December 06, 2005 | Category:

How To Design From Spec

Someone was asking me not too long ago about the best way to approach an assignment in Computing Science. Well, I’ll tell you, and the same approach works for most decent specification documents for any project in which you’re going to build something. I believe we call this process “engineering” or “design”, but let’s not get hung up on that.

First, get a hard copy of the spec, something you can readily annotate, because the first step is to do exactly that. Comb through the document, word by word, and underline every noun and do a dashed underline of all the verbs connected to those nouns (in a well written spec, this will cover pretty much every verb). Why have we just done this? Well, now you have the basis of the model you’re building. All those nouns represent the things you’re going to need to build, and all the verbs represent all the actions that they perform; in OO-programming, those are your Objects and methods.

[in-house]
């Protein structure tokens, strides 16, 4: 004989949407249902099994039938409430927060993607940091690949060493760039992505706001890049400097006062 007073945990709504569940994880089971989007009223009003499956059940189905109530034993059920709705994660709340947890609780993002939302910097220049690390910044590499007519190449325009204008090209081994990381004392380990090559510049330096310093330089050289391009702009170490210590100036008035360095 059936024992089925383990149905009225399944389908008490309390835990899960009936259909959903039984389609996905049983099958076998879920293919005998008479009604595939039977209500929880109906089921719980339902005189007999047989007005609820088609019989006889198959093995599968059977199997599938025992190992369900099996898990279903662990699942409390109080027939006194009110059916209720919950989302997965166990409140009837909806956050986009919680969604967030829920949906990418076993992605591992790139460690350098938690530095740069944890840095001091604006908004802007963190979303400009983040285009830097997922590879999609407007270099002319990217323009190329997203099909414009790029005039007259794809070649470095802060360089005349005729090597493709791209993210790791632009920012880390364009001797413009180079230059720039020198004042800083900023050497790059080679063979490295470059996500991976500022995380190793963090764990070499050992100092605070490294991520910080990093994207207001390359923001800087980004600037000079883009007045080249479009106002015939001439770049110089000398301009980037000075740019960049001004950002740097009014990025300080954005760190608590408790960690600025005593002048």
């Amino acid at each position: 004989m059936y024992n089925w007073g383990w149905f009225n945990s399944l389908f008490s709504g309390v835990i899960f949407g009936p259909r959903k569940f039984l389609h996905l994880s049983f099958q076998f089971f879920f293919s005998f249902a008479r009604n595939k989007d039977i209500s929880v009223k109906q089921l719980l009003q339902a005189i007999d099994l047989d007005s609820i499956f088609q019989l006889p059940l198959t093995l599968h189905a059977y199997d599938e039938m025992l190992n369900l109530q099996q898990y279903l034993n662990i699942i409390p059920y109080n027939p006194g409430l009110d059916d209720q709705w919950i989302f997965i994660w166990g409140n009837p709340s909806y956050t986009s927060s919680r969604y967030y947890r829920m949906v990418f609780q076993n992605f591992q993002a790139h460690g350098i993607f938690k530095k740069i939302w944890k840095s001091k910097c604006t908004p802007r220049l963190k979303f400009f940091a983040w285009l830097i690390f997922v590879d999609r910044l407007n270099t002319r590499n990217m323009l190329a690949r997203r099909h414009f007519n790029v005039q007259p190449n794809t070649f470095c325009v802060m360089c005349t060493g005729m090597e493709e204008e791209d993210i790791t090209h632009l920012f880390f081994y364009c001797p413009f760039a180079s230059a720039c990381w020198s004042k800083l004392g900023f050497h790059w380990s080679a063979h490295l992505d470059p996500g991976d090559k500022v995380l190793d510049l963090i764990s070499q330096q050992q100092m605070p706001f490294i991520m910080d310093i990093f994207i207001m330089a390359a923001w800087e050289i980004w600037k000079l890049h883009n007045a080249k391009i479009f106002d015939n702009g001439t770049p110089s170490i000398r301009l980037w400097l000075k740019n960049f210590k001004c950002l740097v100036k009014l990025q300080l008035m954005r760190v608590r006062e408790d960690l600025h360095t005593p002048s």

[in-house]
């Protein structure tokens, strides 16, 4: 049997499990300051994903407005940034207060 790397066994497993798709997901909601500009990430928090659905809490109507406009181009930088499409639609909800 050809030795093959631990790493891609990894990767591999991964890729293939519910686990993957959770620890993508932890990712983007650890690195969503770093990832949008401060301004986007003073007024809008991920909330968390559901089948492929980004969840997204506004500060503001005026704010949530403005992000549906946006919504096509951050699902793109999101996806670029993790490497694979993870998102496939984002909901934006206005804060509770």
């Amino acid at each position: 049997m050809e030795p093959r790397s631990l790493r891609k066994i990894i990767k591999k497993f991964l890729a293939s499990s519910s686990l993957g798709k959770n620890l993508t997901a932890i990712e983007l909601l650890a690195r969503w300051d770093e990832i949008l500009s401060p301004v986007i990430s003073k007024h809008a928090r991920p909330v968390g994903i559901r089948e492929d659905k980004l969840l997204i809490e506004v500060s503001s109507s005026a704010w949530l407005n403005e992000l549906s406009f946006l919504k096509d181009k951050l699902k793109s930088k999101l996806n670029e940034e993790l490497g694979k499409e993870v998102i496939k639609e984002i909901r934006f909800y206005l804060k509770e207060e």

For step two, find yourself a pen and some paper. Now draw a circle for all of those nouns and connect them with lines which represent the verbs. Think carefully about this! Which objects should be interacting with each other? What are your verbs actually saying? You should now have a pretty good rough design for a system.

Now, take note, this is only a rough design. We’ve only designed the architecture as a whole, so care still needs to be taken over the implementation of each object and verb (data structures and algorithms). It should, however, give you a decent platform to start from.